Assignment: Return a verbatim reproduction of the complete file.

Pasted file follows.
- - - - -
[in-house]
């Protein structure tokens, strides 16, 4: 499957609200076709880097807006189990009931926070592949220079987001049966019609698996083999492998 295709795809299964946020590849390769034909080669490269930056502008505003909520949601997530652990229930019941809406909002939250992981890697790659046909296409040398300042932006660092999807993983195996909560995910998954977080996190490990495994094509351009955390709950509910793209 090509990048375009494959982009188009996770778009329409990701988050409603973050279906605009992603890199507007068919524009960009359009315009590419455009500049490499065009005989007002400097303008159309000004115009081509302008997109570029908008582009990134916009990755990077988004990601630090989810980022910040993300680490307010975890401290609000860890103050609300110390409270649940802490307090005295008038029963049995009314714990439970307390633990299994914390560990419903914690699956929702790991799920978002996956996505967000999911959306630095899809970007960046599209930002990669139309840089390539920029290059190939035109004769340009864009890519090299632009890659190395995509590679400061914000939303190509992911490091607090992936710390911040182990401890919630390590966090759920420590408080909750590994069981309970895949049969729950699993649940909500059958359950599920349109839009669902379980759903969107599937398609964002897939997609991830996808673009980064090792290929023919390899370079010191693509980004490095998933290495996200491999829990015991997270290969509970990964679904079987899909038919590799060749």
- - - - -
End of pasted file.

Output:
[in-house]
């Protein structure tokens, strides 16, 4: 499957609200076709880097807006189990009931926070592949220079987001049966019609698996083999492998 295709795809299964946020590849390769034909080669490269930056502008505003909520949601997530652990229930019941809406909002939250992981890697790659046909296409040398300042932006660092999807993983195996909560995910998954977080996190490990495994094509351009955390709950509910793209 090509990048375009494959982009188009996770778009329409990701988050409603973050279906605009992603890199507007068919524009960009359009315009590419455009500049490499065009005989007002400097303008159309000004115009081509302008997109570029908008582009990134916009990755990077988004990601630090989810980022910040993300680490307010975890401290609000860890103050609300110390409270649940802490307090005295008038029963049995009314714990439970307390633990299994914390560990419903914690699956929702790991799920978002996956996505967000999911959306630095899809970007960046599209930002990669139309840089390539920029290059190939035109004769340009864009890519090299632009890659190395995509590679400061914000939303190509992911490091607090992936710390911040182990401890919630390590966090759920420590408080909750590994069981309970895949049969729950699993649940909500059958359950599920349109839009669902379980759903969107599937398609964002897939997609991830996808673009980064090792290929023919390899370079010191693509980004490095998933290495996200491999829990015991997270290969509970990964679904079987899909038919590799060749």